Austrian Art Nouveau Painter, 1862-1918
Gustav Klimt (July 14, 1862 ?C February 6, 1918) was an Austrian Symbolist painter and one of the most prominent members of the Vienna Art Nouveau (Vienna Secession) movement. His major works include paintings, murals, sketches, and other art objects, many of which are on display in the Vienna Secession gallery. Klimt's primary subject was the female body, and his works are marked by a frank eroticism--nowhere is this more apparent than in his numerous drawings in pencil.
Klimt's work is distinguished by the elegant gold or coloured decoration, often of a phallic shape that conceals the more erotic positions of the drawings upon which many of his paintings are based. This can be seen in Judith I (1901), and in The Kiss (1907?C1908), and especially in Danaë (1907). One of the most common themes Klimt utilized was that of the dominant woman, the femme fatale. Art historians note an eclectic range of influences contributing to Klimt's distinct style, including Egyptian, Minoan, Classical Greek, and Byzantine inspirations. Klimt was also inspired by the engravings of Albrecht D??rer, late medieval European painting, and Japanese Rimpa school. His mature works are characterized by a rejection of earlier naturalistic styles, and make use of symbols or symbolic elements to convey psychological ideas and emphasize the "freedom" of art from traditional culture. Related Paintings of Gustav Klimt :. | junius, | bondgard i ovre osterrike | Mohnfeld | blommande falt | Mermaids (Whitefish) (mk20) |
Related Artists:Regis-Francois Gignoux
Regis-Francois Gignoux Gallery
French painter who was active in the United States from 1840 to 1870. He was born in Lyon, France and studied at the École des Beaux-Arts under with the French painter Paul Delaroche (1797-1856). Gignoux arrived in the United States from France in 1840 and opened a studio in Brooklyn, New York. He was a member of the National Academy of Design, and was the first president of the Brooklyn Art Academy. George Inness (1825-1894) and John LaFarge (1835-1910) were both his students. Gignoux was the only member of the Hudson River School to specialize in snow scenes. He returned to France in 1870 and died in Paris in 1882.
The Brooklyn Museum, the Corcoran Gallery of Art (Washington, DC), the Georgia Museum of Art (University Of Georgia, Athens), the High Museum of Art (Atlanta, Georgia), the Honolulu Academy of Arts, the Hood Museum of Art (Dartmouth College, Hanover, New Hampshire), the Museum of Art at Brigham Young University (Provo, Utah), the Museum of Fine Arts, Boston, the Nelson-Atkins Museum of Art (Kansas City, Missouri), the New York Historical Society (New York City), the Parrish Art Museum (Southampton, New York), Smith College Museum of Art (Northampton, Massachusetts), the United States Capital Art Collection (Washington, D. C.), the Walters Art Museum (Baltimore, Maryland) and the Watson Gallery (Wheaton College, Norton, Massachusetts) are among the public collections holding work by R??gis François Gignoux.BOLLONGIER, Hans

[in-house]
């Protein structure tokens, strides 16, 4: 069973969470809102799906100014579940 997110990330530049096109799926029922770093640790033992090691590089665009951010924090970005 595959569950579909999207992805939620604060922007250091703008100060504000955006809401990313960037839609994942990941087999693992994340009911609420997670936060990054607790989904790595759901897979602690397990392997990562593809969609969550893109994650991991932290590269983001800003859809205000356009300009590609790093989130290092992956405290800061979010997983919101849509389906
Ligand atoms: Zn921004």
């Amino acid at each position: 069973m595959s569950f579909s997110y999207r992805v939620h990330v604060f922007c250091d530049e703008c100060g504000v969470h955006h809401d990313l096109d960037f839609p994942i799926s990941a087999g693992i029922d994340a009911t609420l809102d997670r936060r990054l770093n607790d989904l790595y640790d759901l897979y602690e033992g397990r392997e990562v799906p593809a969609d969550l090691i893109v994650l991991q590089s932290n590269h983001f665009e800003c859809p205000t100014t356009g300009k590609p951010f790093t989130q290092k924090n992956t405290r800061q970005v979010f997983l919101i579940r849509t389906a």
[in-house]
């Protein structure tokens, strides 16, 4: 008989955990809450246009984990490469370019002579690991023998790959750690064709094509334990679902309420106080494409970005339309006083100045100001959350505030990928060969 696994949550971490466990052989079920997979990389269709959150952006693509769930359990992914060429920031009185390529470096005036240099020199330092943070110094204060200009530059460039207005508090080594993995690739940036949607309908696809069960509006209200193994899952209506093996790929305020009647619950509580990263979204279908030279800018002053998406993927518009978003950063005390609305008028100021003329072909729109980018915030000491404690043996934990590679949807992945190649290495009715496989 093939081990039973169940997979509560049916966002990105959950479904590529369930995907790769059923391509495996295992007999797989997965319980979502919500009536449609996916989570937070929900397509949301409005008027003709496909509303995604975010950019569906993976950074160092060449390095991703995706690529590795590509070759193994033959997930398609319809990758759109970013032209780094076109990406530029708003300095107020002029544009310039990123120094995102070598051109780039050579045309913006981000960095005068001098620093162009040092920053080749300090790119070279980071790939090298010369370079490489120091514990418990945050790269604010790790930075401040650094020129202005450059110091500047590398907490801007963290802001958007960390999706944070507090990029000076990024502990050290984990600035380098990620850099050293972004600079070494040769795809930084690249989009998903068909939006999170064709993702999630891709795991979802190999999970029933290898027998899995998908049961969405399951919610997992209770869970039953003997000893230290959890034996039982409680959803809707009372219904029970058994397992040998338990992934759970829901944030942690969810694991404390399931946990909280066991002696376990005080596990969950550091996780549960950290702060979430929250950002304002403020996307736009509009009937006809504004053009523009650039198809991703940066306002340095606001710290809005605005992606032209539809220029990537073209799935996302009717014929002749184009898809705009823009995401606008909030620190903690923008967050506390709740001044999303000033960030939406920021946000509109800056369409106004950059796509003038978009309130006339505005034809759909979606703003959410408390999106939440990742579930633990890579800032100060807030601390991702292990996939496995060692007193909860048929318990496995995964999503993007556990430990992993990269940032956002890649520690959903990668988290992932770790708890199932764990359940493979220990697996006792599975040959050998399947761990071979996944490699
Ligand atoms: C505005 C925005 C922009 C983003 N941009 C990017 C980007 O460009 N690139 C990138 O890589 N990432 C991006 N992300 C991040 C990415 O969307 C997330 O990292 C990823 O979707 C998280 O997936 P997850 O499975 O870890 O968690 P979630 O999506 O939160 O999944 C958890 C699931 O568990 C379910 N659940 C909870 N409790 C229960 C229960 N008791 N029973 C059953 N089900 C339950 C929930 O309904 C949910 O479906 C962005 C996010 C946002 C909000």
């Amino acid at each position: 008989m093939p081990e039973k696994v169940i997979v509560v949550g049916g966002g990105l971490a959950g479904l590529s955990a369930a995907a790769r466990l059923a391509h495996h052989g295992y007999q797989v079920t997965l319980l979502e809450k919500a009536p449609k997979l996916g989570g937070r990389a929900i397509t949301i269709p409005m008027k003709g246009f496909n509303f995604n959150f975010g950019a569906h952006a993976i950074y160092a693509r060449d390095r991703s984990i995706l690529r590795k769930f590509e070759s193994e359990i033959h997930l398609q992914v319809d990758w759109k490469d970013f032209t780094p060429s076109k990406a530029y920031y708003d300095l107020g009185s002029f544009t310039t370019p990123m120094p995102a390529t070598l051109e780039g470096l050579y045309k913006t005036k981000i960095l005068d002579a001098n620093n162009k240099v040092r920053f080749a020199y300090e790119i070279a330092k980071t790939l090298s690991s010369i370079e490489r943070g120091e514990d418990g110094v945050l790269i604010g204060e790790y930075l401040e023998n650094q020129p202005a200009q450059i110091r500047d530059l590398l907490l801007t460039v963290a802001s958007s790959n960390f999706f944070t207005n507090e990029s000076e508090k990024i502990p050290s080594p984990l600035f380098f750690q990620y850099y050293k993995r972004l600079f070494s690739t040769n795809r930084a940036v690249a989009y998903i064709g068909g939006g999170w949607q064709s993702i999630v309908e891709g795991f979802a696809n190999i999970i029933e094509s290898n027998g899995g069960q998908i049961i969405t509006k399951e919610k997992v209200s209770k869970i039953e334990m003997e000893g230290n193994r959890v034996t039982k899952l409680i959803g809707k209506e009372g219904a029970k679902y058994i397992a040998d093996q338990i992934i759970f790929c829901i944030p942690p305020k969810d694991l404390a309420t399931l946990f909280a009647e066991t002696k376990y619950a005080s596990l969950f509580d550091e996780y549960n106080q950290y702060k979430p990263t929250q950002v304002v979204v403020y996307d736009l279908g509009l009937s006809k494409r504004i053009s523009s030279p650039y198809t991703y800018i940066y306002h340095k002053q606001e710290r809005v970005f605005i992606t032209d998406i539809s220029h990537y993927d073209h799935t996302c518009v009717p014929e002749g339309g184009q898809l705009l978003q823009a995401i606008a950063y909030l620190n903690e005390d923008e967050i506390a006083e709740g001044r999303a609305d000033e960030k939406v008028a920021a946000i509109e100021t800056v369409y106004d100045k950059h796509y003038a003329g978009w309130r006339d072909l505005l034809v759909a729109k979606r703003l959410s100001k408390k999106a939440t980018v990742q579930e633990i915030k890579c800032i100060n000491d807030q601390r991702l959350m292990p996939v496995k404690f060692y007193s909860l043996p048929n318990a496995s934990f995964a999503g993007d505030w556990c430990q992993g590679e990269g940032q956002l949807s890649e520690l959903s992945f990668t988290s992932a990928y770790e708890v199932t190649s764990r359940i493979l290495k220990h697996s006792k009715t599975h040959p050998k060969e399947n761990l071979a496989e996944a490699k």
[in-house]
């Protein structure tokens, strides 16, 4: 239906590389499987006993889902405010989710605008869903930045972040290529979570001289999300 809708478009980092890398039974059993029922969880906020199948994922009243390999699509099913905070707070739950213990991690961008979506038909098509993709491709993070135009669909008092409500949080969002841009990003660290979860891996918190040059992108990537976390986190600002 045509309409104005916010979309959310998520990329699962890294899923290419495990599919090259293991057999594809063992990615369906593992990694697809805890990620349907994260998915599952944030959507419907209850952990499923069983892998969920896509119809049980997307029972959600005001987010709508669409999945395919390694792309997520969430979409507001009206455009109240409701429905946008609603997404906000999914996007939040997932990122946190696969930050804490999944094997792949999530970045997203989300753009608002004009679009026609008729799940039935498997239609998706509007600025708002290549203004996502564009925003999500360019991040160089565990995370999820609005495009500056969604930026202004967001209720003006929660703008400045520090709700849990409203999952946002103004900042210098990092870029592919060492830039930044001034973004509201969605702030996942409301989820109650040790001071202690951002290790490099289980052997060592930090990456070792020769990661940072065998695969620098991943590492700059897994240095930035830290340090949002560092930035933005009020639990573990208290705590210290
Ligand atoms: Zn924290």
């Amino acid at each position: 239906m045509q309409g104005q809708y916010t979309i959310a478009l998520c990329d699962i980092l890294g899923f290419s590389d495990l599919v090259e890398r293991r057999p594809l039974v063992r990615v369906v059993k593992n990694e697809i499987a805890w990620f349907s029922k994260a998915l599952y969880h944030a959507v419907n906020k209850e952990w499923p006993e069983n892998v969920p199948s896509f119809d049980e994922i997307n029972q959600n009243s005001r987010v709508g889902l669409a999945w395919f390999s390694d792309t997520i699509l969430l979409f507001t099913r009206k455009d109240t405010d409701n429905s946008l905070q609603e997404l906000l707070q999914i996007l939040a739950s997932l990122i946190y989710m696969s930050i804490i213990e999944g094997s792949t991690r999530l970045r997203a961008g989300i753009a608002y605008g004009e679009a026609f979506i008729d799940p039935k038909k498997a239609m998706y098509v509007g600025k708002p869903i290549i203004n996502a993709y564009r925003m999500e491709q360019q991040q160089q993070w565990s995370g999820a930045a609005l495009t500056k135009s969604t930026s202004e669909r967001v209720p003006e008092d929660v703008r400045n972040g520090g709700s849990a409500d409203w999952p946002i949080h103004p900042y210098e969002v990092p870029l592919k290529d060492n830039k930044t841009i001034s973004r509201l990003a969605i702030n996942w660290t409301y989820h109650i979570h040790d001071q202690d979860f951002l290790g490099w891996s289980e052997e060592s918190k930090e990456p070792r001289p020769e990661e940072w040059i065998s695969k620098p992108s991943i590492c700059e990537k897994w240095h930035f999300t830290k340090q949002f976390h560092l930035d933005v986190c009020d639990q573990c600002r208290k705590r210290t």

Dutch painter, Haarlem school (b. ca. 1600, Haarlem, d. ca. 1675, Haarlem)
Hans Gillisz. Bollongier or Boulenger (Haarlem, 1600-idem, 1645) was a still life Dutch painter.Paxton, William McGregor
American Painter, 1869-1941
was an American Impressionist painter. Born in Baltimore, the Paxton family came to Newton Corner in the mid-1870s, where William's father James established himself as a caterer. At 18, William won a scholarship to attend the Cowles Art School, where he began his art studies with Dennis Miller Bunker. Later he studied with Jean-L??on G??rôme in Paris and, on his return to Boston, with Joseph DeCamp at Cowles. There he met his future wife Elizabeth Okie, who also was studying with DeCamp. After their marriage, William and Elizabeth lived with his parents at 43 Elmwood Street, and later bought a house at 19 Montvale Road in Newton Centre. Paxton, who is best known as a portrait painter, taught at the Museum School from 1906 to 1913. Along with other well known artists of the era, including Edmund Charles Tarbell and Frank Benson, he is identified with the Boston School. Like many of his Boston colleagues, Paxton found inspiration in the work of the seventeenth-century Dutch painter Johannes Vermeer. Paxton was fascinated not only with Vermeer's imagery, but also with the system of optics he employed. He studied Vermeer's works closely, and discovered that only one area in his compositions was entirely in focus, while the rest were somewhat blurred. Paxton ascribed this peculiarity to "binocular vision," crediting Vermeer with recording the slightly different point of view of each individual eye that combine in human sight. He began to employ this system in his own work, including The New Necklace, where only the gold beads are sharply defined while the rest of the objects in the composition have softer, blurrier edges.